Big Love Summit 2022

FDCW hosted its third annual conference in November this year celebrating Big Love. After a successful series of six Compassion Webinars held throughout the year, we wanted to examine how can we open our hearts more fully; what biases and judgments separate us from others; how can we find pathways for more connection in our lives; and how can we deepen and strengthen our compassion while remaining joyful.

It all starts with our own mind. Paula Chichester opened the Summit with guidance on experiencing Love, Presence and Embodiment as a basis for developing our compassion. She said:

“Cultivate an inner landscape of nourishment, love and acceptance. Once we feel safe and connected, awareness naturally arises. Then genuine compassion can grow”

In Reclaiming Joy, Tenzin Chogkyi challenged the idea that spirituality is all about striving and pushing, never resting. If we skip resting, we quickly become joyless, even resentful. She led a meditation to show us ways to reconnect with our joy. She said:

“Use joy as a litmus test for your work to benefit others. If there’s no joy, it’s time to give yourself permission to rest.”

In Embodying Loving Awareness in Difficult Times, Claudia Van Zuiden offered a life-affirming presentation, full of hope, sharing techniques for connecting with our heart and our true nature of love. When we forgive (ourselves and others) the heart softens – it is no longer tight. She asked:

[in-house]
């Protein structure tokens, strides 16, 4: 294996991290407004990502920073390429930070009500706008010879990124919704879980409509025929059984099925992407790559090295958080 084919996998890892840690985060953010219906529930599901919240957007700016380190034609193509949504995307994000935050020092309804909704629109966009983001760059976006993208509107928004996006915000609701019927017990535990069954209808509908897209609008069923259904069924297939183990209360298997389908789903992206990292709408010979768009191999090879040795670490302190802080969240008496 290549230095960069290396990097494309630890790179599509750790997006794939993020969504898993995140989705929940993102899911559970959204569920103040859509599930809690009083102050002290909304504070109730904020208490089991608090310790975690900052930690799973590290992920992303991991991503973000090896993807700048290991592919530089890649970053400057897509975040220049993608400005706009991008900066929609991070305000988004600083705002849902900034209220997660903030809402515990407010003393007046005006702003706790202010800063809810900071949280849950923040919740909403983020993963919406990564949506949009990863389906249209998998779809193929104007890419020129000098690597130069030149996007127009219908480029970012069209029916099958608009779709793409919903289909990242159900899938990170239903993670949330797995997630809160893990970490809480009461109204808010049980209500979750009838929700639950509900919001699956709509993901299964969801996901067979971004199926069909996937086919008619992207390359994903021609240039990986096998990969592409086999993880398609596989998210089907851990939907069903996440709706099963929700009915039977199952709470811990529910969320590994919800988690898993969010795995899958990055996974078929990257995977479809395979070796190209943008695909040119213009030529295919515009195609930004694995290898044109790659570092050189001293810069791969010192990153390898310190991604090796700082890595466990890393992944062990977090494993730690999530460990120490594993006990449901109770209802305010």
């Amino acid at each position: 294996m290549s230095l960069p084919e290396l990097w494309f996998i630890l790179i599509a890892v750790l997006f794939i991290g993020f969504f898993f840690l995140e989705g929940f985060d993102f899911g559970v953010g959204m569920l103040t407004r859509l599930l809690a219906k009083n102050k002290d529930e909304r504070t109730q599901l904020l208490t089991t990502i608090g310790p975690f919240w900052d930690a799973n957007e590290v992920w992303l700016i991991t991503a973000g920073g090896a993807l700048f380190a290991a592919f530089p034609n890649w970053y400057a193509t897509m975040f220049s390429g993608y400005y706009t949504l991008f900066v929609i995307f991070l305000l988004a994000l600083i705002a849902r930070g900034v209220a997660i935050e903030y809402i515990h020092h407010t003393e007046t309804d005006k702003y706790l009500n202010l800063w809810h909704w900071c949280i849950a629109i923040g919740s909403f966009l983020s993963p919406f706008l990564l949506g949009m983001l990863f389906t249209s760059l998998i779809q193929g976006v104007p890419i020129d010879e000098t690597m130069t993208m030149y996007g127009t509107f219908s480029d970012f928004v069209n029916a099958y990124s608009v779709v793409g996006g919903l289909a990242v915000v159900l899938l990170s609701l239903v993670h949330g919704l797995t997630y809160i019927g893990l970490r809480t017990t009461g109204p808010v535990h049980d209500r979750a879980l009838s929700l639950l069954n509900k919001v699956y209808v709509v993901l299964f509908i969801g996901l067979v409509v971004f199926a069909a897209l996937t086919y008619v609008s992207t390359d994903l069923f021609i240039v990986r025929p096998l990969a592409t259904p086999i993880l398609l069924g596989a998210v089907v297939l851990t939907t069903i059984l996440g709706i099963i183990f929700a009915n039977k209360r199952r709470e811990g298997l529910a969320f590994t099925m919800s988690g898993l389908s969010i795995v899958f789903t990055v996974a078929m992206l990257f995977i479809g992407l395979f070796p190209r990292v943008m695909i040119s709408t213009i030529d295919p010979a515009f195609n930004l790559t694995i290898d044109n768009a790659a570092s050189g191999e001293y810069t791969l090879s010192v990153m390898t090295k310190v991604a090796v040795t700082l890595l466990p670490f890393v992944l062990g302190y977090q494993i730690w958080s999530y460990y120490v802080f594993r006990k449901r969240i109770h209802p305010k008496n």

“Can I let go of all the labels I have about myself and if I do, what is left?”

During Breathing In Equanimity, Dr Joey Weber said our compassion goes up or down depending on how the object of our compassion is relating to us. Equanimity can help us by relating to others in a healthier way and bringing more emotional balance. Equanimity is not just an intellectual idea, but has to be practised, familiarised, internalised, so you feel it and it heals you and others.

In Heart Practices for Difficult Times, Paul Wielgus offered a session rich in inspiration, practical advice and joy. He began by quoting Thich Nat Hanh on interbeing – we are all connected by the sheer fact of our human existence. He spoke of resonance – within our own heart, with one another and with mother earth. He shared a joyful video of children transforming a concrete parking lot in Oregon into a forest with fruit-bearing trees inspired by the Global Tree Initiative.

In Compassionate Activism, Ven Robina Courtin said wisdom begins in our own mind. It is the source of all our unhappy emotions. By recognising this, we can begin to feel compassion for ourselves. We can go beyond the narrow sense of self and realize we’re all in the same boat. This brings optimism and confidence that even the smallest action we can do to help others, counts. We develop the courage to never give up. All our actions, from lending a hand to our next-door neighbour to helping stop the destruction of our planet, need to be grounded in wisdom. As the Dalai Lama says:

“Compassion is not enough; we need wisdom.”